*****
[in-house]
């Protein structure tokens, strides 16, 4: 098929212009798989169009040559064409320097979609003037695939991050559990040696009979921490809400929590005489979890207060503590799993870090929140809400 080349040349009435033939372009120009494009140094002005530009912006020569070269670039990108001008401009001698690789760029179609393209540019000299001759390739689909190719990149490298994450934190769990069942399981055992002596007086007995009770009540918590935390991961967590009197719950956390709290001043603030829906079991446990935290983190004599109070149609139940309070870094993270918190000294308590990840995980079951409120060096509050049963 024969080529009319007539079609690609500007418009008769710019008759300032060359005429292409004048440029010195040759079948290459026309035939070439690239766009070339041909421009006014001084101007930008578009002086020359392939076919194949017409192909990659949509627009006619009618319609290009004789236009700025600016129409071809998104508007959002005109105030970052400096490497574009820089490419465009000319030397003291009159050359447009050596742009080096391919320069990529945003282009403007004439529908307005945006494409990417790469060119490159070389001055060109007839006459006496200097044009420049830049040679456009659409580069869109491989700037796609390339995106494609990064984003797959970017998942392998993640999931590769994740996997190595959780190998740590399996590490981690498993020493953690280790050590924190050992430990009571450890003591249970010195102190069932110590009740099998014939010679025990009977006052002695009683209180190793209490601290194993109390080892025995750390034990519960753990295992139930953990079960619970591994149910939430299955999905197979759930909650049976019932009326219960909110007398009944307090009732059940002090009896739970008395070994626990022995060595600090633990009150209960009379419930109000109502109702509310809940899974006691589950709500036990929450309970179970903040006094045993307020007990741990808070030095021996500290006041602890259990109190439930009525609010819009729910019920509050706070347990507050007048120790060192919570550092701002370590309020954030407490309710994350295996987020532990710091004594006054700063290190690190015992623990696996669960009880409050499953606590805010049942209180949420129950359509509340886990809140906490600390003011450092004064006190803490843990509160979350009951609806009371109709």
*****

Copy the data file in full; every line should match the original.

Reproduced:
[in-house]
């Protein structure tokens, strides 16, 4: 098929212009798989169009040559064409320097979609003037695939991050559990040696009979921490809400929590005489979890207060503590799993870090929140809400 080349040349009435033939372009120009494009140094002005530009912006020569070269670039990108001008401009001698690789760029179609393209540019000299001759390739689909190719990149490298994450934190769990069942399981055992002596007086007995009770009540918590935390991961967590009197719950956390709290001043603030829906079991446990935290983190004599109070149609139940309070870094993270918190000294308590990840995980079951409120060096509050049963 024969080529009319007539079609690609500007418009008769710019008759300032060359005429292409004048440029010195040759079948290459026309035939070439690239766009070339041909421009006014001084101007930008578009002086020359392939076919194949017409192909990659949509627009006619009618319609290009004789236009700025600016129409071809998104508007959002005109105030970052400096490497574009820089490419465009000319030397003291009159050359447009050596742009080096391919320069990529945003282009403007004439529908307005945006494409990417790469060119490159070389001055060109007839006459006496200097044009420049830049040679456009659409580069869109491989700037796609390339995106494609990064984003797959970017998942392998993640999931590769994740996997190595959780190998740590399996590490981690498993020493953690280790050590924190050992430990009571450890003591249970010195102190069932110590009740099998014939010679025990009977006052002695009683209180190793209490601290194993109390080892025995750390034990519960753990295992139930953990079960619970591994149910939430299955999905197979759930909650049976019932009326219960909110007398009944307090009732059940002090009896739970008395070994626990022995060595600090633990009150209960009379419930109000109502109702509310809940899974006691589950709500036990929450309970179970903040006094045993307020007990741990808070030095021996500290006041602890259990109190439930009525609010819009729910019920509050706070347990507050007048120790060192919570550092701002370590309020954030407490309710994350295996987020532990710091004594006054700063290190690190015992623990696996669960009880409050499953606590805010049942209180949420129950359509509340886990809140906490600390003011450092004064006190803490843990509160979350009951609806009371109709």